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Your humble correspondent writes to you today from a motor home parked at Heceta Beach RV park in Florence, Oregon. We’re here on the first leg of a trans-Oregon epic that will take us from here to Lincoln City, then Wallowa Lake before returning to Bend.
There’s a travel trailer in the spot next to ours with “Just Married” written with blue painter’s tape on the back. The people who run the park and associated mini-mart are exceedingly nice. One of them, after the mart was closed and seeing me struggle to contain a combined nine years of unadulterated S’more-fueled boy, offered to give us a Nerf football: “You want to run ’em?” We already had a football with us so I declined the free one but did indeed run ’em.
This is our first RV experience with the boys and our first time staying in an RV park, ever. Being in an RV involves a lot of utility management: electricity, water and sewer. I now know the difference between black water and gray water, and how to dispose of them from an RV. “Water” is a criminally misleading euphemism.
There are people from all over the country here in this little RV park. Judging by the license plates, there are lots of Californians, Washingtonians and Idahoans, but also Missourians and Minnesotans and Floridians. I know what summer is like in the Midwest and the South. The Oregon coast, with daily highs in the mid-60s, sun and low humidity, must feel like heaven in comparison.
Last night, we unhooked and drove down into Old Town Florence, on the way passing the newly-christened Exploding Whale Memorial Park, which memorializes, well, the time and place when and where Oregon state officials decided to blow up a dead, beached whale to gruesome if not entirely unforeseeable effect. There’s something very Oregon about blowing up a whale corpse to keep it from bursting and then naming a park to memorialize the whole mess.
Looking for a fight
Do you remember last month, when the presence of federal law enforcement agents in the federal courthouse in downtown Portland was causing riots and violence? On July 29, the feds handed over command of courthouse protection to the Oregon State Police, so Portland’s gone back to being that endearingly weird place instead of that angry and contentious place, right?
Nah. Now the protesters have simply focused their attention elsewhere. For two nights in a row, Portland police declared a riot and had to use crowd control munitions to stop the rioters from damaging property. The other night, there was gunfire near a north Portland protest. Wednesday night the rioters tried to set fire to a police station in East Portland. The Wall of Moms, or as this story puts it, “protesters who identify as mothers,” putatively organized to protect other protesters from the brutality of the occupying army of federal agents, are now protecting rioters damaging city police buildings in residential neighborhoods.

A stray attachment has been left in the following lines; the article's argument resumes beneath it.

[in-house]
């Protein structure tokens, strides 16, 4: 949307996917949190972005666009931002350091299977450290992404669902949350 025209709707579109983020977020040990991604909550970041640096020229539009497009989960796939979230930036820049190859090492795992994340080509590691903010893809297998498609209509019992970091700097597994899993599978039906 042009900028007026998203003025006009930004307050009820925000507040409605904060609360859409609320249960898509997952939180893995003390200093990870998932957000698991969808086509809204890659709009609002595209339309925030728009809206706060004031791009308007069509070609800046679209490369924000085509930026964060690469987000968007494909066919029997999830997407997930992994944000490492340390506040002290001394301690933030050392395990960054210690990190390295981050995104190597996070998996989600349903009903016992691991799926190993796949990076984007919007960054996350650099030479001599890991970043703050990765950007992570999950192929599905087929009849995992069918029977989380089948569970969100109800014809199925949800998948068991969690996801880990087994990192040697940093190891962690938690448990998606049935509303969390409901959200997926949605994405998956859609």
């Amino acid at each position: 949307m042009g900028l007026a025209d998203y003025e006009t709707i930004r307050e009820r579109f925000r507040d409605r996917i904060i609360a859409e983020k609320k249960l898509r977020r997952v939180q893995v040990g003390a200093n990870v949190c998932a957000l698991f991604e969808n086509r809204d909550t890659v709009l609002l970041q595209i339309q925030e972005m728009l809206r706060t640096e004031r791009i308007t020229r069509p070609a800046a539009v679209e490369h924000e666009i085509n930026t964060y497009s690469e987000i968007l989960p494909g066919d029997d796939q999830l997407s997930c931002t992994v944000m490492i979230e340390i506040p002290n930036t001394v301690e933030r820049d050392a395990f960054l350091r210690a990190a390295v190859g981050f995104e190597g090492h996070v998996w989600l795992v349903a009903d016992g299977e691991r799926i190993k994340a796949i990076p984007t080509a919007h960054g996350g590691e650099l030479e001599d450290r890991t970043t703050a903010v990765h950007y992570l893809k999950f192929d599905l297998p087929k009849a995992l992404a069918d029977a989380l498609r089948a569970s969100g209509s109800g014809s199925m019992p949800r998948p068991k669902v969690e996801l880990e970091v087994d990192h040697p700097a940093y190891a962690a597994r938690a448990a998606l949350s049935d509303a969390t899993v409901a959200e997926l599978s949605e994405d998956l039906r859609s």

Mayor Ted Wheeler, recently having demanded that federal agents leave Portland after rioters attempted to set fire to the federal courthouse with said agents inside, now calls, correctly, attempts to burn down buildings that have people in them attempted murder.
Protesters are pretty clearly seeking out conflict, because conflict is what gets them headlines and presumably, status in the social structure surrounding the protests. The goal is to coax police, federal state or local, into exercising some degree of force, which the protesters think proves their point that police are, by their nature, violent and dangerous. In reality, the more aggressive protests, more than 70 days in, look increasingly like play-acting but with real bullets and fire and tear gas.
A debate for the age(s/d)
In this divisive time, all Americans can and should unite behind one cause: there should be lots and lots of debates between Donald Trump and Joe Biden between now and election day. We’ve been deprived of so much live television entertainment during the pandemic, we deserve the spectacle.
Trump’s well-known for saying weird stuff like suggesting we should somehow ingest disinfectant to stave off COVID-19. Biden, not to be outdone, has recently mused about the lack of diversity in African American thought and opinion and compared a suggestion that he should take a cognitive test to his black interviewer being tested for cocaine before he goes on the air.
Given the participants’ history, we should get some good stuff in response to normal, boring debate questions, but I think we can do better. Imagine if the, “debate moderator just asked them metaphysical questions like, “Do humans have agency?” Or practical things like, “Describe how a pencil sharpener works.” Or societal things like, “What does it mean to be an American.” Or, “What is your favorite color and why?” This approach would give us some real insight into their thinking and would surely generate some truly bizarre responses, thereby simultaneously increasing both the entertainment value and the depressive effect of the debates for the body politic.
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What I do:
EagerLaw PC – A business and real property law firm in Bend, Oregon.
Insite LGA Corp. – A campaign consulting, strategic communications and local government monitoring firm.
Waste Alert – Local government monitoring for the solid waste and recycling industry.
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